Steve Hamley
13-Dec-2004, 12:12

The picture on the right here

http://www.jerrygreerphotography.com/gallery_posters.htm (http://www.jerrygreerphotography.com/gallery_posters.htm)

was made with a 360mm Linhof select Tele-Xenar in Compound. Jerry likes it very much except for the size. He reports low flare.


Leonard Evens
13-Dec-2004, 12:32
I think that, other things being equal, a telephoto lens of the same focal length will deliver lower quality. That is because the additional constraint on the short rear flange distance makes it harder to design a lens. But, of course, other things are seldom equal.

David A. Goldfarb
13-Dec-2004, 12:50
I have a 360.5.5 Tele-Xenar and a 360/5.5 Tele-Arton (which is for sale, by the way), and the Tele-Arton is definitely a sharper lens than the Tele-Xenar, but it's way too big for a Tech 70, and with medium format you're only using the center of the image circle, so with a proper lens shade, it should be fine for good 16x20's from 6x7 or 6x9cm negs. I wouldn't put it in the junk drawer at all.

Another advantage of Tele lenses for outdoor use is that with less bellows extension, you get less wind-induced vibration, which sometimes can be more important than the absolute optical quality of the lens.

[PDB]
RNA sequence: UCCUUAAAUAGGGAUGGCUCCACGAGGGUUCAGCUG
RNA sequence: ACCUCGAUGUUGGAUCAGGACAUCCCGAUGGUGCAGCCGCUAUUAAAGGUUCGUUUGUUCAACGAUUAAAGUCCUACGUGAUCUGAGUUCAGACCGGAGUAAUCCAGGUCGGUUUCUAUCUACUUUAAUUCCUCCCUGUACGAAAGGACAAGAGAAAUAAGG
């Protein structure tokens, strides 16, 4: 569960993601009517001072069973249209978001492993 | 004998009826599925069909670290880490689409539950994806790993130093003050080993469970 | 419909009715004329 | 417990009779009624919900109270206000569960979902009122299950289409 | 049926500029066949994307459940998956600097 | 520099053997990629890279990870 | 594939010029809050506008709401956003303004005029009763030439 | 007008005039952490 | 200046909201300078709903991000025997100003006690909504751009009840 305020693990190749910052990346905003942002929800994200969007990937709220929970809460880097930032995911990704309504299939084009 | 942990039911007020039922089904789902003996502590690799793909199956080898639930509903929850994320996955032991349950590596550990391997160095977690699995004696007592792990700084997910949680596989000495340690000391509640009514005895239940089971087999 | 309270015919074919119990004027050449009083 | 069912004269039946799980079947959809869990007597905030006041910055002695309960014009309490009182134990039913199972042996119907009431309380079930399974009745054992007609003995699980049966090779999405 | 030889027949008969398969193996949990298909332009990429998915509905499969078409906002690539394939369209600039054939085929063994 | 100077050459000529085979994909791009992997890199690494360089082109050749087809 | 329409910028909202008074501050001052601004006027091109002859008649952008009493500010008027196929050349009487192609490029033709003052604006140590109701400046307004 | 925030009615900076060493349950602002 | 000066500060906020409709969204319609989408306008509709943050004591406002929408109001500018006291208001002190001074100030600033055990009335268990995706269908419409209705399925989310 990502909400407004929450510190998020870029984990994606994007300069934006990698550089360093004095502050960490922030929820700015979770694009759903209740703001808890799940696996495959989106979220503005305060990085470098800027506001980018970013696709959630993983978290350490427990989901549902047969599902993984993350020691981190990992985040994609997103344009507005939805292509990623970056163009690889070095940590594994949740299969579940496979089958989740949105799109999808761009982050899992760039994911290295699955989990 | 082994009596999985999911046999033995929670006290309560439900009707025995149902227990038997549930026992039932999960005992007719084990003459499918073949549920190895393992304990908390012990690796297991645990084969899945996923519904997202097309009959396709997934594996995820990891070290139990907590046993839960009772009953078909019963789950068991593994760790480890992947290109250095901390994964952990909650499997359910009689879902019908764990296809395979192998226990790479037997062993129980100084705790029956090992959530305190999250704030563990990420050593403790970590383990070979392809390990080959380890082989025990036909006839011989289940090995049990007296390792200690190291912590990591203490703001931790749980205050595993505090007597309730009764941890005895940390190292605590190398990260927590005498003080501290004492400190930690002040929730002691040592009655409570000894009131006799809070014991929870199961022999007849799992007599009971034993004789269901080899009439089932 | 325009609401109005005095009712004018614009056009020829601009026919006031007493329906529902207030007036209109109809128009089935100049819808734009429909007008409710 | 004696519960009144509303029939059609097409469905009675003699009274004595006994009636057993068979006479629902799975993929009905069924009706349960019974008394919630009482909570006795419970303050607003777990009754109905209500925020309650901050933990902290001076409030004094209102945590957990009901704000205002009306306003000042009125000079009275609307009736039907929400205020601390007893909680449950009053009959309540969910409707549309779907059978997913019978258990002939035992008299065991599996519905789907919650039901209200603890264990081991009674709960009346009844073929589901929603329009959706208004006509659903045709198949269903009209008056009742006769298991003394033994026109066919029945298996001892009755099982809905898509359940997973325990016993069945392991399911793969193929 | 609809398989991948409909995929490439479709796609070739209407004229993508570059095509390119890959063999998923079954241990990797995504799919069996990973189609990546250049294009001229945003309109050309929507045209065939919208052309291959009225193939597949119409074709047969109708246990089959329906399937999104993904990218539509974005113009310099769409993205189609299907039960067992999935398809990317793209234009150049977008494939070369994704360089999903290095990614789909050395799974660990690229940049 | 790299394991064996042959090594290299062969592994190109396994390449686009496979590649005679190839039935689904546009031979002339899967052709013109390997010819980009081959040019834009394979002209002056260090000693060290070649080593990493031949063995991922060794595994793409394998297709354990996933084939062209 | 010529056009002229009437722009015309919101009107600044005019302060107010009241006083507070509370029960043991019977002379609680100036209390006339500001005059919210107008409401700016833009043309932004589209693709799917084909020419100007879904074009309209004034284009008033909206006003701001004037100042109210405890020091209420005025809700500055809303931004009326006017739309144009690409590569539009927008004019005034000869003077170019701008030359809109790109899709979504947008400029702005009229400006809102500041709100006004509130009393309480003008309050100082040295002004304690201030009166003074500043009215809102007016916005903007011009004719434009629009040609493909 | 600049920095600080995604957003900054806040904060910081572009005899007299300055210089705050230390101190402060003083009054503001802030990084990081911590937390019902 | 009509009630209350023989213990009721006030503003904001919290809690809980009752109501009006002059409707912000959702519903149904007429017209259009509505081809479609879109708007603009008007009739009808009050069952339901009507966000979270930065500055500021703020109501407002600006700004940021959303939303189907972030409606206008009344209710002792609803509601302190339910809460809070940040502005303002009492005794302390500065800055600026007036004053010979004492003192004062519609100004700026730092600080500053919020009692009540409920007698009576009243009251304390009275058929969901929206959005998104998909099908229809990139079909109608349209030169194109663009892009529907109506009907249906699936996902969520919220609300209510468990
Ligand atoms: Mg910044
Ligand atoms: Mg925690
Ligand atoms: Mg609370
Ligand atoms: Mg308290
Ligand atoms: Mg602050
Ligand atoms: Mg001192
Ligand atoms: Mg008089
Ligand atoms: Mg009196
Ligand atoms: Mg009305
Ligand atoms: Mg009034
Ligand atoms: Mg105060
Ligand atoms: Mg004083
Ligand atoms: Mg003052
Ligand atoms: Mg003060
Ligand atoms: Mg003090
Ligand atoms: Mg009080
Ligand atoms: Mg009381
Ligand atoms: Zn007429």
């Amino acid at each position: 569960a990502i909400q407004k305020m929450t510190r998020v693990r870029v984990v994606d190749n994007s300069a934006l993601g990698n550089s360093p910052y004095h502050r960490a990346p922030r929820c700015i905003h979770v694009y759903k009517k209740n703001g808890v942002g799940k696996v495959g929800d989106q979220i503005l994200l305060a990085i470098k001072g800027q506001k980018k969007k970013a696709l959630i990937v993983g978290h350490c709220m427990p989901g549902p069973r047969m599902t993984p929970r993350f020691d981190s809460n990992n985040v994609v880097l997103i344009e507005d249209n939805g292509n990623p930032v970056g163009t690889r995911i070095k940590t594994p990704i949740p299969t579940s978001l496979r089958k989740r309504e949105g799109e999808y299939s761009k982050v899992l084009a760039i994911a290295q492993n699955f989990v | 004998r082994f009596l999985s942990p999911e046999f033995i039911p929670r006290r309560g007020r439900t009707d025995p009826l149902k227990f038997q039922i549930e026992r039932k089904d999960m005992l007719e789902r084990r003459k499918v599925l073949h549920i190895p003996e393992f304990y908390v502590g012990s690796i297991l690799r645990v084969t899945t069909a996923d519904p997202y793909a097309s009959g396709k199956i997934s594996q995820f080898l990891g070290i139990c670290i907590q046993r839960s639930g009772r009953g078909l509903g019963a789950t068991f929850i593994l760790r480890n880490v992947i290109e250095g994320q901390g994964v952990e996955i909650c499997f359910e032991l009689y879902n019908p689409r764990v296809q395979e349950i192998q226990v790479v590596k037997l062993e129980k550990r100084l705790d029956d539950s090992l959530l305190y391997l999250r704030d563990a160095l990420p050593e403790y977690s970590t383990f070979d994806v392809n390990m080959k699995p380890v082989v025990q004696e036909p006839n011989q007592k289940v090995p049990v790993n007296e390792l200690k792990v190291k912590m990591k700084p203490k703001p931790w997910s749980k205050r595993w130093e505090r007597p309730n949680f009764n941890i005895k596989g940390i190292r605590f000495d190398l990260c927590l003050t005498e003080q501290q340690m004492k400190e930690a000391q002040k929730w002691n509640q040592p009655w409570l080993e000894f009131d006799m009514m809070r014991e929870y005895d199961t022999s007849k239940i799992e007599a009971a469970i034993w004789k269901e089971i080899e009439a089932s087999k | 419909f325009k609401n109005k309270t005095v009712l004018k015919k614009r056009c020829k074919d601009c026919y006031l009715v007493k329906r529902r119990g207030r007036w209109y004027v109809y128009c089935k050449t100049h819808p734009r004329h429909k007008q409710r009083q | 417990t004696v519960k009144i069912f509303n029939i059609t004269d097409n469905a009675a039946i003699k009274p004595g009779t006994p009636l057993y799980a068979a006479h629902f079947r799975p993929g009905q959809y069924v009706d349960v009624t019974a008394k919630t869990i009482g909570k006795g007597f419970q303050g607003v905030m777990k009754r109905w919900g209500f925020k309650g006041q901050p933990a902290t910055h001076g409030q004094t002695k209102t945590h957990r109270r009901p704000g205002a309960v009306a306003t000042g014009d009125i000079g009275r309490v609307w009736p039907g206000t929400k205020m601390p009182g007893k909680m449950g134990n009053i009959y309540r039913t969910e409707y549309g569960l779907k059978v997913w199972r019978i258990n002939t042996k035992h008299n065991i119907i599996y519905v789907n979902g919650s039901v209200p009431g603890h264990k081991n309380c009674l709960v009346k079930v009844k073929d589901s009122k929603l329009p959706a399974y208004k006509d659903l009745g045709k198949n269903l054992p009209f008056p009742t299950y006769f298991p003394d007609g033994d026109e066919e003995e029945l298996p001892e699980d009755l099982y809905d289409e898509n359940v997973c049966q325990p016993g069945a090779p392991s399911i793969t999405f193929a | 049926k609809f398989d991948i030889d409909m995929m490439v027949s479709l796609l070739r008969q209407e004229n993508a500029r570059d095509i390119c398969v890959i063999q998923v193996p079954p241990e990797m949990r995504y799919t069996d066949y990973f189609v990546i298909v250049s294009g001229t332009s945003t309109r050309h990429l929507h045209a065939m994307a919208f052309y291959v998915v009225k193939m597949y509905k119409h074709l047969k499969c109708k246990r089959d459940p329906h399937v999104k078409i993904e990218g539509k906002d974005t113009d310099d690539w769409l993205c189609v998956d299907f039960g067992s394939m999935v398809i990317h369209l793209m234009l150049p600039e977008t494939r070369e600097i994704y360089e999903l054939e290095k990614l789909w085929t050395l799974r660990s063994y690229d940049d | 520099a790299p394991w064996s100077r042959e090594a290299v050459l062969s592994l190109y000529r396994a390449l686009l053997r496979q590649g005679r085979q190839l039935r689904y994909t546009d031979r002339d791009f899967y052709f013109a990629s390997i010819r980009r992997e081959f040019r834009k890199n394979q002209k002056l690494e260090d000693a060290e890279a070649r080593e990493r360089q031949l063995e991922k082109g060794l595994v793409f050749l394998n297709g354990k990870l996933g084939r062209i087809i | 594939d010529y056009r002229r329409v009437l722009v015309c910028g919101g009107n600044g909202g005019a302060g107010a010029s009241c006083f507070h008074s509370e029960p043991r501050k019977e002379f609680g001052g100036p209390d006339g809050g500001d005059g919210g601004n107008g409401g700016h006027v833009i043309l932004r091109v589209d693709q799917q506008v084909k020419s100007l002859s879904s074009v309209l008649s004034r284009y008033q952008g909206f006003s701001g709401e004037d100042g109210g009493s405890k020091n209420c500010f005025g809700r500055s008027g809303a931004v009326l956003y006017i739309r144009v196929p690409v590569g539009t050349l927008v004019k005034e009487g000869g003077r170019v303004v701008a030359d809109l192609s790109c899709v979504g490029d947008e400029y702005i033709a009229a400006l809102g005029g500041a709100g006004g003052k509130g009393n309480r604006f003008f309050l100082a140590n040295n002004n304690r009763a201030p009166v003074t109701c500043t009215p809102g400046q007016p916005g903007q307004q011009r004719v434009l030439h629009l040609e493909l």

Ole Tjugen
13-Dec-2004, 12:57
I use a 360/5.5 Tele-Xenar on 4x5" and 5x7". While a 360mm non-tele might be sharper and certainly would have greater coverage, it would also require more bellows extension.

The Tele-Xenar is sharp enough, you'd have to compare two negatives directly under the microscope to see any difference.

The main drwaback with tele lenses is that the nodal point is so far in front of the lens that any tilt or swing causes the carefully framed subject to be completely out of the picture. So the routine of tilt-rise-tilt-rise is necessary to get the subject back.

Neal Shields
13-Dec-2004, 20:37
I shot this picture with a 360 Tele-Xenar that I got on Ebay. The purpose of the shot was to test the lens.

http://truckgenerator.com/subdomain/sueandneal/downtownwithclocktower.jpg (http://truckgenerator.com/subdomain/sueandneal/downtownwithclocktower.jpg)

This is an enlarged section:

http://truckgenerator.com/subdomain/sueandneal/clockface.jpg (http://truckgenerator.com/subdomain/sueandneal/clockface.jpg)

I was pleased with the results but would be interested in comments. This lens is about 40 years old and I think is single coated.

Stephen Hall
17-Dec-2004, 21:35
I use a recent model Schneided Tele-xenar 360mm f/5.5 and it has made many beautiful images and is one of my most used lenses. It is somewhat lower in contrast and sharpness than my Nikor 150mm but within its limits can produce great images.